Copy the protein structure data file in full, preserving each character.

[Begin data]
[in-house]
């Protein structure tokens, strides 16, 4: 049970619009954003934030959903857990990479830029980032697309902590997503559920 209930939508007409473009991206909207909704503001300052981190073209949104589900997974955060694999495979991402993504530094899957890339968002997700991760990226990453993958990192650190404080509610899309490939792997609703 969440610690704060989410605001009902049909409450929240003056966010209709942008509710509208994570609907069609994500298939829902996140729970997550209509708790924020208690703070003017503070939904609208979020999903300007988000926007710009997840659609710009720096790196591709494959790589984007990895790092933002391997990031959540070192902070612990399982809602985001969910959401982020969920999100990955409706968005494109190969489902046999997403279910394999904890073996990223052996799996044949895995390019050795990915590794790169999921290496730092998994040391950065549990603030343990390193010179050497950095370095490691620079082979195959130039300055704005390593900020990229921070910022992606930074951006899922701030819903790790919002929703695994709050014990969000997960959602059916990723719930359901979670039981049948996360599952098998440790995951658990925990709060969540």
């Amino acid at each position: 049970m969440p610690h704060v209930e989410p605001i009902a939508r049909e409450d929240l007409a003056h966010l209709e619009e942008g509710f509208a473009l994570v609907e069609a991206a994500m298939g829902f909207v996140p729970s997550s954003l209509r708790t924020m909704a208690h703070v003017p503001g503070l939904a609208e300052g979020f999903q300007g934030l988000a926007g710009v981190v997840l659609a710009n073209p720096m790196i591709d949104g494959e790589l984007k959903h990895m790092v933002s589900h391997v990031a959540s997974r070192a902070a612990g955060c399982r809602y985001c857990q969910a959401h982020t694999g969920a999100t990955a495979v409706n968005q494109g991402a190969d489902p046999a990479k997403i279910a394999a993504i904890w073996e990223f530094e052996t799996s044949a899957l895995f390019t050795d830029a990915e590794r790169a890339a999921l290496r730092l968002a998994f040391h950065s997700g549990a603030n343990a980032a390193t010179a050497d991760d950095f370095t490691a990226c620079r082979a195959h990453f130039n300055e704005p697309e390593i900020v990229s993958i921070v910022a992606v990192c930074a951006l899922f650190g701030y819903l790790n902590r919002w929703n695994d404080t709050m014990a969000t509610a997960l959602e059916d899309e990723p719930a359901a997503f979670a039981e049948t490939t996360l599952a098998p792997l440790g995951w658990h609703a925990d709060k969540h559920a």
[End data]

[in-house]
């Protein structure tokens, strides 16, 4: 049970619009954003934030959903857990990479830029980032697309902590997503559920 209930939508007409473009991206909207909704503001300052981190073209949104589900997974955060694999495979991402993504530094899957890339968002997700991760990226990453993958990192650190404080509610899309490939792997609703 969440610690704060989410605001009902049909409450929240003056966010209709942008509710509208994570609907069609994500298939829902996140729970997550209509708790924020208690703070003017503070939904609208979020999903300007988000926007710009997840659609710009720096790196591709494959790589984007990895790092933002391997990031959540070192902070612990399982809602985001969910959401982020969920999100990955409706968005494109190969489902046999997403279910394999904890073996990223052996799996044949895995390019050795990915590794790169999921290496730092998994040391950065549990603030343990390193010179050497950095370095490691620079082979195959130039300055704005390593900020990229921070910022992606930074951006899922701030819903790790919002929703695994709050014990969000997960959602059916990723719930359901979670039981049948996360599952098998440790995951658990925990709060969540």
């Amino acid at each position: 049970m969440p610690h704060v209930e989410p605001i009902a939508r049909e409450d929240l007409a003056h966010l209709e619009e942008g509710f509208a473009l994570v609907e069609a991206a994500m298939g829902f909207v996140p729970s997550s954003l209509r708790t924020m909704a208690h703070v003017p503001g503070l939904a609208e300052g979020f999903q300007g934030l988000a926007g710009v981190v997840l659609a710009n073209p720096m790196i591709d949104g494959e790589l984007k959903h990895m790092v933002s589900h391997v990031a959540s997974r070192a902070a612990g955060c399982r809602y985001c857990q969910a959401h982020t694999g969920a999100t990955a495979v409706n968005q494109g991402a190969d489902p046999a990479k997403i279910a394999a993504i904890w073996e990223f530094e052996t799996s044949a899957l895995f390019t050795d830029a990915e590794r790169a890339a999921l290496r730092l968002a998994f040391h950065s997700g549990a603030n343990a980032a390193t010179a050497d991760d950095f370095t490691a990226c620079r082979a195959h990453f130039n300055e704005p697309e390593i900020v990229s993958i921070v910022a992606v990192c930074a951006l899922f650190g701030y819903l790790n902590r919002w929703n695994d404080t709050m014990a969000t509610a997960l959602e059916d899309e990723p719930a359901a997503f979670a039981e049948t490939t996360l599952a098998p792997l440790g995951w658990h609703a925990d709060k969540h559920a």